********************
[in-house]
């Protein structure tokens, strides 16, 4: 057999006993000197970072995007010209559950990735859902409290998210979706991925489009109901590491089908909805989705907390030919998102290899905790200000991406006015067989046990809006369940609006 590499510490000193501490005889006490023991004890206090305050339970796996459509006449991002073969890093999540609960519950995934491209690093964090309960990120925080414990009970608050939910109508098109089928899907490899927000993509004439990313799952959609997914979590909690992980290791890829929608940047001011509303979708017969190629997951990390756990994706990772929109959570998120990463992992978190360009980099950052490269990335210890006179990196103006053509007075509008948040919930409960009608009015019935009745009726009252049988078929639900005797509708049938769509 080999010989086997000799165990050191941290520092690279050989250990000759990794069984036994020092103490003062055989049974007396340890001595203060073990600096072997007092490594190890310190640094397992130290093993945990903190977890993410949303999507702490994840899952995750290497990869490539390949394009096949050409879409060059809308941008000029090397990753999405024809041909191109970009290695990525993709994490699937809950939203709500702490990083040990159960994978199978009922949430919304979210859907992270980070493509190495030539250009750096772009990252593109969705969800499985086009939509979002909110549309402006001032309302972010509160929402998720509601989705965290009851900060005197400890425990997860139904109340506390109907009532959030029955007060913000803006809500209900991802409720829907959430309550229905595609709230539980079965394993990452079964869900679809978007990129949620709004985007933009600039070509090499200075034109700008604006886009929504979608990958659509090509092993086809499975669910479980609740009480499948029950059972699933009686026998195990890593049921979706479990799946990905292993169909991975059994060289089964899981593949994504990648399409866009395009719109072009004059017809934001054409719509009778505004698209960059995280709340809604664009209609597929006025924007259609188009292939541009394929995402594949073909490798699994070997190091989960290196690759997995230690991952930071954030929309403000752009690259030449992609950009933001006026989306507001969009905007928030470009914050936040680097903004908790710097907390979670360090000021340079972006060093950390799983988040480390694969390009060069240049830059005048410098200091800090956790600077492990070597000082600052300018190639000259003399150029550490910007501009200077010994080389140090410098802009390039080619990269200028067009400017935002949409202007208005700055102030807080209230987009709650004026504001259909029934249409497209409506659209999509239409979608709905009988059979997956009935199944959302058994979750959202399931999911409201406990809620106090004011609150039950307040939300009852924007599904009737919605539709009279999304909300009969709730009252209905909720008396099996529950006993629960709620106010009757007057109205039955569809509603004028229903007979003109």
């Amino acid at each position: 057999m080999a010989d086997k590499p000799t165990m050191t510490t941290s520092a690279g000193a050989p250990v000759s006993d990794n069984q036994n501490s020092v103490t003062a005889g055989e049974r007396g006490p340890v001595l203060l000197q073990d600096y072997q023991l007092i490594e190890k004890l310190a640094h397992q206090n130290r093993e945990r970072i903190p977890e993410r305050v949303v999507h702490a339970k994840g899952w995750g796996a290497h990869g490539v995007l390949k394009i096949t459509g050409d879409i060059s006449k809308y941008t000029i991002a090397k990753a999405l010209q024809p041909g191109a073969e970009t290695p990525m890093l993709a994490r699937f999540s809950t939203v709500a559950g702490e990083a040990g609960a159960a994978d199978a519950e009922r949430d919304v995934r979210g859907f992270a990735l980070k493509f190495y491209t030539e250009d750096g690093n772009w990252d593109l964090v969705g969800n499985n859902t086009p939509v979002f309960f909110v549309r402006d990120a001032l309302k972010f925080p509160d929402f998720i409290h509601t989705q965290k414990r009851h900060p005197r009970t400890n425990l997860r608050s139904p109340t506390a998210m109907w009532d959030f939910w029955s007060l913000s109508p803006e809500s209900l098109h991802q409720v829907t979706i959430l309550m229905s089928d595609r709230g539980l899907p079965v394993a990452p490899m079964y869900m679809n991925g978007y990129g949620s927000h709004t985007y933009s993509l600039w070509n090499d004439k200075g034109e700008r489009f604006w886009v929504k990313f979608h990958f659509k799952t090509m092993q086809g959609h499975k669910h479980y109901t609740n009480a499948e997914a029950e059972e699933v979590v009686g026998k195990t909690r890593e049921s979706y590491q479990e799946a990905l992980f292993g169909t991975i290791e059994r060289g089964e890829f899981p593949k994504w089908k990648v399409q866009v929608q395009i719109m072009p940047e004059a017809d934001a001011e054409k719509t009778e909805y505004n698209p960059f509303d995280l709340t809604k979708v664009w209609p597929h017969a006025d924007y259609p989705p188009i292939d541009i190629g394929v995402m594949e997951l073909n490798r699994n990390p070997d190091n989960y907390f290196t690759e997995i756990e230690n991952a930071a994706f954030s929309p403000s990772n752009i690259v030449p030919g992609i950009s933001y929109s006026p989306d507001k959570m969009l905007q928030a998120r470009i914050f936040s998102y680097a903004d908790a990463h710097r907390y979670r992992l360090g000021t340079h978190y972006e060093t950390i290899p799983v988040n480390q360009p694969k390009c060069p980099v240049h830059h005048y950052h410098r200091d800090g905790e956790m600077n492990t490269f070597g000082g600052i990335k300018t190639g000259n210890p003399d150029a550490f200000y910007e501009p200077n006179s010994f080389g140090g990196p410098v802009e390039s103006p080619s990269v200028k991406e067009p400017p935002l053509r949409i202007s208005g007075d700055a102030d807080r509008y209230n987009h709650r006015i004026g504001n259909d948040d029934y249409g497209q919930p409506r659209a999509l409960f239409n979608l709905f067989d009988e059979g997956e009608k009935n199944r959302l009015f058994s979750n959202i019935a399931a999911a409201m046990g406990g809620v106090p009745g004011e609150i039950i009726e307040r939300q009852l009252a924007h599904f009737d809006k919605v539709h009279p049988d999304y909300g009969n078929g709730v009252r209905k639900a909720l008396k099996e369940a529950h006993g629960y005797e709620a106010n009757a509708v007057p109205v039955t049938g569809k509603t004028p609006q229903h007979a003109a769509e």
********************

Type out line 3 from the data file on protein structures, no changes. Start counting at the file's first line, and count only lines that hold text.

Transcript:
């Amino acid at each position: 057999m080999a010989d086997k590499p000799t165990m050191t510490t941290s520092a690279g000193a050989p250990v000759s006993d990794n069984q036994n501490s020092v103490t003062a005889g055989e049974r007396g006490p340890v001595l203060l000197q073990d600096y072997q023991l007092i490594e190890k004890l310190a640094h397992q206090n130290r093993e945990r970072i903190p977890e993410r305050v949303v999507h702490a339970k994840g899952w995750g796996a290497h990869g490539v995007l390949k394009i096949t459509g050409d879409i060059s006449k809308y941008t000029i991002a090397k990753a999405l010209q024809p041909g191109a073969e970009t290695p990525m890093l993709a994490r699937f999540s809950t939203v709500a559950g702490e990083a040990g609960a159960a994978d199978a519950e009922r949430d919304v995934r979210g859907f992270a990735l980070k493509f190495y491209t030539e250009d750096g690093n772009w990252d593109l964090v969705g969800n499985n859902t086009p939509v979002f309960f909110v549309r402006d990120a001032l309302k972010f925080p509160d929402f998720i409290h509601t989705q965290k414990r009851h900060p005197r009970t400890n425990l997860r608050s139904p109340t506390a998210m109907w009532d959030f939910w029955s007060l913000s109508p803006e809500s209900l098109h991802q409720v829907t979706i959430l309550m229905s089928d595609r709230g539980l899907p079965v394993a990452p490899m079964y869900m679809n991925g978007y990129g949620s927000h709004t985007y933009s993509l600039w070509n090499d004439k200075g034109e700008r489009f604006w886009v929504k990313f979608h990958f659509k799952t090509m092993q086809g959609h499975k669910h479980y109901t609740n009480a499948e997914a029950e059972e699933v979590v009686g026998k195990t909690r890593e049921s979706y590491q479990e799946a990905l992980f292993g169909t991975i290791e059994r060289g089964e890829f899981p593949k994504w089908k990648v399409q866009v929608q395009i719109m072009p940047e004059a017809d934001a001011e054409k719509t009778e909805y505004n698209p960059f509303d995280l709340t809604k979708v664009w209609p597929h017969a006025d924007y259609p989705p188009i292939d541009i190629g394929v995402m594949e997951l073909n490798r699994n990390p070997d190091n989960y907390f290196t690759e997995i756990e230690n991952a930071a994706f954030s929309p403000s990772n752009i690259v030449p030919g992609i950009s933001y929109s006026p989306d507001k959570m969009l905007q928030a998120r470009i914050f936040s998102y680097a903004d908790a990463h710097r907390y979670r992992l360090g000021t340079h978190y972006e060093t950390i290899p799983v988040n480390q360009p694969k390009c060069p980099v240049h830059h005048y950052h410098r200091d800090g905790e956790m600077n492990t490269f070597g000082g600052i990335k300018t190639g000259n210890p003399d150029a550490f200000y910007e501009p200077n006179s010994f080389g140090g990196p410098v802009e390039s103006p080619s990269v200028k991406e067009p400017p935002l053509r949409i202007s208005g007075d700055a102030d807080r509008y209230n987009h709650r006015i004026g504001n259909d948040d029934y249409g497209q919930p409506r659209a999509l409960f239409n979608l709905f067989d009988e059979g997956e009608k009935n199944r959302l009015f058994s979750n959202i019935a399931a999911a409201m046990g406990g809620v106090p009745g004011e609150i039950i009726e307040r939300q009852l009252a924007h599904f009737d809006k919605v539709h009279p049988d999304y909300g009969n078929g709730v009252r209905k639900a909720l008396k099996e369940a529950h006993g629960y005797e709620a106010n009757a509708v007057p109205v039955t049938g569809k509603t004028p609006q229903h007979a003109a769509e």